that followed, Brownlee called and texted Smith on her cell
phone, took Smith out to lunch, touched Smith's genitals
and breasts, grabbed her buttocks, and sent a photo of his
penis to Smith's cell phone. Brownlee Dep. at
36:15-37:16, 43:8-14; Smith Dep. at 44:2-46:3, 62:10-64:16,
88:1- 91:4, 116:7-14. In response, Smith sent photos of her
breasts and leg to Brownlee's work email in 2008.
Brownlee Dep. at 45:20-46:8; Smith Dep. at 116:15-22;
120:1-19. Brownlee and Smith also visited a nightclub
together, danced for approximately an hour, then moved to
Smith's car, where they masturbated in each other's
presence. Brownlee Dep. at 38:5-9; Defs.' Corrected
Statement of Facts Not in Dispute (“Defs.'
Statement of Undisputed Facts”) [ECF No. 114-1]
¶¶ 24, 25; Smith Dep. 105:12-108:9.
parties dispute whether some events happened as Smith has
described them. Most notably, Smith testified that, while at
a conference in Maryland on behalf of Ergo, Brownlee
“tricked” her into walking into a stairwell;
pushed her against a wall; said, “Come on, give me a
kiss”; and then, over her objection, kissed her several
times on the lips. Smith Dep. at 56:9-58:22. Brownlee denied
that he ever attempted to kiss Smith. Brownlee Dep. at
parties also dispute the voluntariness of Smith's
actions. Smith stated that she never kissed Brownlee
voluntarily, or voluntarily had any sort of physical
relationship with him. Smith Dep. at 85:17-86:6; see also
id. at 44:2-46:5; 86:9-18. Smith said that
Brownlee's texts were “inappropriate” and
that his frequent physical contact generally made her
“uncomfortable.” Id. at 62:10-64:16,
69:27-70:1, 75:2-10. Smith testified that Brownlee's
sexual advances were unwanted; for example, when Brownlee
attempted to touch her genitals while driving in the car on
two occasions, she reported that she tried to pull his hand
out of her pants. Id. at 93:18-95:7; see also
id. at 100:1-12. Smith stated that “after a
certain time” it became “too much” and that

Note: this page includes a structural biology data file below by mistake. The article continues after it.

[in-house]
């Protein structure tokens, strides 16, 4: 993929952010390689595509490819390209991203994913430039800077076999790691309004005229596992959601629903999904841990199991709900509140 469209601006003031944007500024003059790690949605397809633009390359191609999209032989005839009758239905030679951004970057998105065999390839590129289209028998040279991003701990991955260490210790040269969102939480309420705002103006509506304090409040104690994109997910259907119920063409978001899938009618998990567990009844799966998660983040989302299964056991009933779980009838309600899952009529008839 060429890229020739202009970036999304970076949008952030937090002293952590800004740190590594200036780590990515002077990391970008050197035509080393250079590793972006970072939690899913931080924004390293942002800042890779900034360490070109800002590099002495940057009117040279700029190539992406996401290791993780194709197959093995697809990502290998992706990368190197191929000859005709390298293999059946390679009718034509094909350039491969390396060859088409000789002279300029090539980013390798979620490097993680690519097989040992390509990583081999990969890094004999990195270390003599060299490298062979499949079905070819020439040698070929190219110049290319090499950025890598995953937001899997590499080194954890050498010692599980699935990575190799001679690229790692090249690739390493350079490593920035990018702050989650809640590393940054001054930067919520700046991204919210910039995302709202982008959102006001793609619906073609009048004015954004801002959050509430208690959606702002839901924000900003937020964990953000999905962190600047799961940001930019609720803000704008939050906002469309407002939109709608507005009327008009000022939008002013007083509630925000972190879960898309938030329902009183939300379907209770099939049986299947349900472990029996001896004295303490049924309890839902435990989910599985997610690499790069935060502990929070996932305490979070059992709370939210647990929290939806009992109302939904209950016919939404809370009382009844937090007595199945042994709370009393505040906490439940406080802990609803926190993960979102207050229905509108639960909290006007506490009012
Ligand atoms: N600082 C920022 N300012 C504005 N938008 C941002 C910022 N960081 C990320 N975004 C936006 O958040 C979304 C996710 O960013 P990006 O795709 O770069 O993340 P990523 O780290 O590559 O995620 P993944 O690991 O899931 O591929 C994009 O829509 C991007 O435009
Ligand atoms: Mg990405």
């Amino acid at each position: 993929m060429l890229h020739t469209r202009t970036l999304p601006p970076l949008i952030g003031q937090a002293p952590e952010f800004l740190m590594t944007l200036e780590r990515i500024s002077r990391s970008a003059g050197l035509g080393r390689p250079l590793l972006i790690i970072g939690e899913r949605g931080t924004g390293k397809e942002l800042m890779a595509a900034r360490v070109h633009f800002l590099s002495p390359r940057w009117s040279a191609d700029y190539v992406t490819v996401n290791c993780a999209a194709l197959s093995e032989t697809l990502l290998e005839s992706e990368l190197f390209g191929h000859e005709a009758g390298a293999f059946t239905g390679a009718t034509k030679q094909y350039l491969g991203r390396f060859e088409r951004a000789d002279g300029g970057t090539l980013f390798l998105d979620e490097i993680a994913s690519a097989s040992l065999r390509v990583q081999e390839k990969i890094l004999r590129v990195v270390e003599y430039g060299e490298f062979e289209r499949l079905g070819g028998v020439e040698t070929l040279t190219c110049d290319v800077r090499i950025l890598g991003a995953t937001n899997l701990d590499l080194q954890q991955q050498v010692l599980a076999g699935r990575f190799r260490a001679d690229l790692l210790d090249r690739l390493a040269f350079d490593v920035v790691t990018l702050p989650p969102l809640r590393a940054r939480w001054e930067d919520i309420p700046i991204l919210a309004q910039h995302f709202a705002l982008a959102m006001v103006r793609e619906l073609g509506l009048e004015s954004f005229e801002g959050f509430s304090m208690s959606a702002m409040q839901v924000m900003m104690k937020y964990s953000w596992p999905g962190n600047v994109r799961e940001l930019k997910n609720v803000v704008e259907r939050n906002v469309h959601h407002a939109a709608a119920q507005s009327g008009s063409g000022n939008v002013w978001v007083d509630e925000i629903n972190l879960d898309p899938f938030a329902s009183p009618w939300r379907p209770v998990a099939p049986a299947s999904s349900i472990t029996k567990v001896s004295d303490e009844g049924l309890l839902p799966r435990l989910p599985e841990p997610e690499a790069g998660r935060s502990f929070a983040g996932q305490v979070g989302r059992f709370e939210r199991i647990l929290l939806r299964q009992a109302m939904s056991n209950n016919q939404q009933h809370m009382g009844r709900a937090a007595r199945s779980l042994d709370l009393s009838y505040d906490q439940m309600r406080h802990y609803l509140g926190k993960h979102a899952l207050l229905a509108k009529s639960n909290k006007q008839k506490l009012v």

she “avoided him” at work. Id. at
parties also disagree about whether Smith reported
Brownlee's behavior to others.Smith testified that she
complained verbally to Cawley, Ezeani, Warren, and another
supervisor, Raphael Denbow. Smith Dep. at 59:5-22, 61:5-16,
64:22-65:12, 71:2-17, 77:11-13, 79:16-21, 80:9-81:4,
121:20-21. She believed that Denbow had also
personally witnessed an incident in which Brownlee touched
her genitals in public at a conference. Id. at
82:14-22. After many complaints, she concluded that it
“was futile, so ultimately, [she] stopped complaining
because [she] was getting backlash from it.”
Id. at 77:7-10.
and Ezeani denied that Smith ever complained. Cawley Dep. at
12:12-22; Ezeani Aff. ¶ 2. Warren acknowledged that
Smith told him that Brownlee had sexually harassed her, but
only after Warren had left Ergo. Warren Dep. at 54:13-55:17.
Denbow testified in his deposition that Smith never accused
Brownlee of sexual harassment “in those words, ”
but he recalled that Smith told him “George just
grabbed me” in a “playful” manner at a
conference. Denbow Dep. at 20:16-21:14.
the parties dispute whether Smith faced work-related
repercussions for refusing Brownlee's advances. Brownlee
never indicated that refusal to go to lunch, for example,
would result in Smith being fired, being suspended, having
her pay docked, or being denied bonuses, but Smith believed
that he “implied” that she would not be promoted
if she did not go to lunch with him. Smith Dep. at 47:6-48:3.
Also, when she did not go to lunch with him she “would
not be included in professional events and professional
things” and was “isolated and alienated.”
Id. at 48:13-18. A month after Brownlee allegedly
tried to kiss her in a stairwell, Smith traveled to Las Vegas
for a professional event where Brownlee allegedly told her
she could not participate in events with the Ergo group
because he was “upset that [Smith] had complained to
someone” about the kiss. Id. at 55:1-56:3.
testified that Brownlee texted her asking for sex in 2010,
she refused. Id. at 125:2-126:6. Approximately a
week later, at some point in April or May 2010, Ergo
suspended Smith for a week without pay,
“supposedly” for allowing her occupational
therapy license to expire. Id. at 125:22-127:12.
Ergo then terminated Smith's employment a few months
later, in July 2010, “allegedly for poor
performance.” Smith Aff. ¶ 19; Smith Dep. at
18:1-7. Defendants contend that Smith was suspended and
terminated for legitimate reasons related to allowing her
occupational therapy license to expire, failing to submit
timely patient notes, and exhibiting unprofessional behavior.
Defs.' Statement of Undisputed Facts ¶¶ 29-32,
35, 52; Mem. Re: Twila Smith Termination, Ex. 12 to
Defs.' Opp'n & Mot. [ECF No. 100-13] at 1.
Facts Related to Deirdra (Gilliam) Osborne
worked at Ergo as a speech pathologist from 2008 to 2011.
Osborne Dep. at 16:18-20, 21:1-5. Like Smith, Osborne alleged
that both Fairclough and Brownlee sexually harassed her
during her time at Ergo. Id. at 35:11-21. Osborne
resigned from Ergo in April 2011 to take a job for higher pay
at another company. Id. at 142:11-143:19.
Fairclough's Harassment of Osborne
sexually harassed Osborne from June or July 2010, when they
began working at the same facility, until October or November
2010, when Ergo transferred Fairclough to another
facility. Id. at 112:22-114:4. Fairclough
“would stand purposefully in front of the door, when
[Osborne] had to maneuver [her]self to get out of [it], and